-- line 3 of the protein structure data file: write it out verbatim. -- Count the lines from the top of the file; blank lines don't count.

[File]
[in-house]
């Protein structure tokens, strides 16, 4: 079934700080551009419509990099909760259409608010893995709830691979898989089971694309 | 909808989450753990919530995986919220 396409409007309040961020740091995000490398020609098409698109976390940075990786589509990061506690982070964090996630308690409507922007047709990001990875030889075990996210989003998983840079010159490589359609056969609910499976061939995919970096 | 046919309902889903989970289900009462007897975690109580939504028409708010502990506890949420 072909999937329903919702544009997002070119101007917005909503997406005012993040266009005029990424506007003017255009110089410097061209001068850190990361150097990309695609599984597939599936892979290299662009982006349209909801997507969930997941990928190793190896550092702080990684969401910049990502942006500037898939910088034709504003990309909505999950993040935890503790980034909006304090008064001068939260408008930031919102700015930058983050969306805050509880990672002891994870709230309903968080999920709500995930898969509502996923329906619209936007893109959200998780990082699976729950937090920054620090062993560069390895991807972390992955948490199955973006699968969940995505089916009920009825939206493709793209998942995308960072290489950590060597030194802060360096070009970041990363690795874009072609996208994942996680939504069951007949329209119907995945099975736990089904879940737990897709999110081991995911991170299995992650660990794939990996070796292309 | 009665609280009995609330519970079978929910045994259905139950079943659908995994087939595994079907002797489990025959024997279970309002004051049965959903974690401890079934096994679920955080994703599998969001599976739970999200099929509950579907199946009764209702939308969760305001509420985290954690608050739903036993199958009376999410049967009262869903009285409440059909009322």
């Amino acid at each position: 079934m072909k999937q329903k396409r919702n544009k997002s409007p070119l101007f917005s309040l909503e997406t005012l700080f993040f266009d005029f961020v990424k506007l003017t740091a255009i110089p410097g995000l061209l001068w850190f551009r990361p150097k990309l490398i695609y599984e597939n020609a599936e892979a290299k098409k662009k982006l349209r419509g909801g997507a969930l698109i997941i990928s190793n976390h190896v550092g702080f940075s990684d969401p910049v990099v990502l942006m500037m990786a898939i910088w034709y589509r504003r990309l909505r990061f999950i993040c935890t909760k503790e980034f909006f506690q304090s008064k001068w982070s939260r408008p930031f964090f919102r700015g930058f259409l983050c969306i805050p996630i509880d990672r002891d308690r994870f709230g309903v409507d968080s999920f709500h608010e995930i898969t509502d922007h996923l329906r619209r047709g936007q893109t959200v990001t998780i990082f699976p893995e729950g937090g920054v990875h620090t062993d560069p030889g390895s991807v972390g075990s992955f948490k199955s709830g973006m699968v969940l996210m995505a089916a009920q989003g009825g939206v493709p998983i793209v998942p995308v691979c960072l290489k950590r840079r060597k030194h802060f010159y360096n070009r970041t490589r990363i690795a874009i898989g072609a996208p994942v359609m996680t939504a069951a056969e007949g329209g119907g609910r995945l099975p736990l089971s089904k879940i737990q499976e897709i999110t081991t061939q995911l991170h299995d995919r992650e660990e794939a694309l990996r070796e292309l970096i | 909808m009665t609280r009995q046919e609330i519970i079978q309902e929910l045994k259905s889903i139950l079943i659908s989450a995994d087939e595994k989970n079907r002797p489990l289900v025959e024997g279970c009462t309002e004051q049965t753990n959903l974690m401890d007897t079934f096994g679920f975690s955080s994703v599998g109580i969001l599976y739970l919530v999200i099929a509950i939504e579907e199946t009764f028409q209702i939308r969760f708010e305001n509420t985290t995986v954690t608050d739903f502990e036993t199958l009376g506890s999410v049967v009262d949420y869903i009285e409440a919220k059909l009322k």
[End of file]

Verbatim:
């Amino acid at each position: 079934m072909k999937q329903k396409r919702n544009k997002s409007p070119l101007f917005s309040l909503e997406t005012l700080f993040f266009d005029f961020v990424k506007l003017t740091a255009i110089p410097g995000l061209l001068w850190f551009r990361p150097k990309l490398i695609y599984e597939n020609a599936e892979a290299k098409k662009k982006l349209r419509g909801g997507a969930l698109i997941i990928s190793n976390h190896v550092g702080f940075s990684d969401p910049v990099v990502l942006m500037m990786a898939i910088w034709y589509r504003r990309l909505r990061f999950i993040c935890t909760k503790e980034f909006f506690q304090s008064k001068w982070s939260r408008p930031f964090f919102r700015g930058f259409l983050c969306i805050p996630i509880d990672r002891d308690r994870f709230g309903v409507d968080s999920f709500h608010e995930i898969t509502d922007h996923l329906r619209r047709g936007q893109t959200v990001t998780i990082f699976p893995e729950g937090g920054v990875h620090t062993d560069p030889g390895s991807v972390g075990s992955f948490k199955s709830g973006m699968v969940l996210m995505a089916a009920q989003g009825g939206v493709p998983i793209v998942p995308v691979c960072l290489k950590r840079r060597k030194h802060f010159y360096n070009r970041t490589r990363i690795a874009i898989g072609a996208p994942v359609m996680t939504a069951a056969e007949g329209g119907g609910r995945l099975p736990l089971s089904k879940i737990q499976e897709i999110t081991t061939q995911l991170h299995d995919r992650e660990e794939a694309l990996r070796e292309l970096i | 909808m009665t609280r009995q046919e609330i519970i079978q309902e929910l045994k259905s889903i139950l079943i659908s989450a995994d087939e595994k989970n079907r002797p489990l289900v025959e024997g279970c009462t309002e004051q049965t753990n959903l974690m401890d007897t079934f096994g679920f975690s955080s994703v599998g109580i969001l599976y739970l919530v999200i099929a509950i939504e579907e199946t009764f028409q209702i939308r969760f708010e305001n509420t985290t995986v954690t608050d739903f502990e036993t199958l009376g506890s999410v049967v009262d949420y869903i009285e409440a919220k059909l009322k």